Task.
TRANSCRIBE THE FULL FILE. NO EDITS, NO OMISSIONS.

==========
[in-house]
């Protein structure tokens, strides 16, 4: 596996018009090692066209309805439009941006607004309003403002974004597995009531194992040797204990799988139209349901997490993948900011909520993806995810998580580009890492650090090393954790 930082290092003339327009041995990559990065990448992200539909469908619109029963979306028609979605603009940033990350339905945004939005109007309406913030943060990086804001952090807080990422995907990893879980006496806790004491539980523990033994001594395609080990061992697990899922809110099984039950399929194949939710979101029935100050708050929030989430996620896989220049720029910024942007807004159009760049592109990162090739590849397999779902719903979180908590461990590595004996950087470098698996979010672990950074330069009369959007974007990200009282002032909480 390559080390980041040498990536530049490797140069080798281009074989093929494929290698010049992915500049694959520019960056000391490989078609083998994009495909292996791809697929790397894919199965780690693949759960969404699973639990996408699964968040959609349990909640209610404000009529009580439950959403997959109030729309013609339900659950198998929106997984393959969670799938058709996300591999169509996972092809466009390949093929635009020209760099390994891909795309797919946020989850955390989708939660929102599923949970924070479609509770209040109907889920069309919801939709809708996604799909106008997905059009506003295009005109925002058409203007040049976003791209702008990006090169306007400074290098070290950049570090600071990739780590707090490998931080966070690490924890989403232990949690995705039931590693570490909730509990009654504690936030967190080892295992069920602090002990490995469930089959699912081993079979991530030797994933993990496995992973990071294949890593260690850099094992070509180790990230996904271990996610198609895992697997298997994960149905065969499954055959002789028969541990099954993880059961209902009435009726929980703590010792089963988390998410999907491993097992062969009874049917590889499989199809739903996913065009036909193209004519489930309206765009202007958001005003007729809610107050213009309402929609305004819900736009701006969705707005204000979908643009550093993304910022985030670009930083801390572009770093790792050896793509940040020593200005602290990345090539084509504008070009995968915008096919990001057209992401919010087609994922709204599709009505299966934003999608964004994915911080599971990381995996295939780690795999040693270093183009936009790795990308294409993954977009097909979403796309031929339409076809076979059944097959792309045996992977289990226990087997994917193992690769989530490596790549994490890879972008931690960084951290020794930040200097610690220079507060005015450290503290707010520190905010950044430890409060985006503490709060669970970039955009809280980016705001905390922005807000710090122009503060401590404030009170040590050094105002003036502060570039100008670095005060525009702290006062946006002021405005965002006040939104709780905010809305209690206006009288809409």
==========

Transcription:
[in-house]
């Protein structure tokens, strides 16, 4: 596996018009090692066209309805439009941006607004309003403002974004597995009531194992040797204990799988139209349901997490993948900011909520993806995810998580580009890492650090090393954790 930082290092003339327009041995990559990065990448992200539909469908619109029963979306028609979605603009940033990350339905945004939005109007309406913030943060990086804001952090807080990422995907990893879980006496806790004491539980523990033994001594395609080990061992697990899922809110099984039950399929194949939710979101029935100050708050929030989430996620896989220049720029910024942007807004159009760049592109990162090739590849397999779902719903979180908590461990590595004996950087470098698996979010672990950074330069009369959007974007990200009282002032909480 390559080390980041040498990536530049490797140069080798281009074989093929494929290698010049992915500049694959520019960056000391490989078609083998994009495909292996791809697929790397894919199965780690693949759960969404699973639990996408699964968040959609349990909640209610404000009529009580439950959403997959109030729309013609339900659950198998929106997984393959969670799938058709996300591999169509996972092809466009390949093929635009020209760099390994891909795309797919946020989850955390989708939660929102599923949970924070479609509770209040109907889920069309919801939709809708996604799909106008997905059009506003295009005109925002058409203007040049976003791209702008990006090169306007400074290098070290950049570090600071990739780590707090490998931080966070690490924890989403232990949690995705039931590693570490909730509990009654504690936030967190080892295992069920602090002990490995469930089959699912081993079979991530030797994933993990496995992973990071294949890593260690850099094992070509180790990230996904271990996610198609895992697997298997994960149905065969499954055959002789028969541990099954993880059961209902009435009726929980703590010792089963988390998410999907491993097992062969009874049917590889499989199809739903996913065009036909193209004519489930309206765009202007958001005003007729809610107050213009309402929609305004819900736009701006969705707005204000979908643009550093993304910022985030670009930083801390572009770093790792050896793509940040020593200005602290990345090539084509504008070009995968915008096919990001057209992401919010087609994922709204599709009505299966934003999608964004994915911080599971990381995996295939780690795999040693270093183009936009790795990308294409993954977009097909979403796309031929339409076809076979059944097959792309045996992977289990226990087997994917193992690769989530490596790549994490890879972008931690960084951290020794930040200097610690220079507060005015450290503290707010520190905010950044430890409060985006503490709060669970970039955009809280980016705001905390922005807000710090122009503060401590404030009170040590050094105002003036502060570039100008670095005060525009702290006062946006002021405005965002006040939104709780905010809305209690206006009288809409």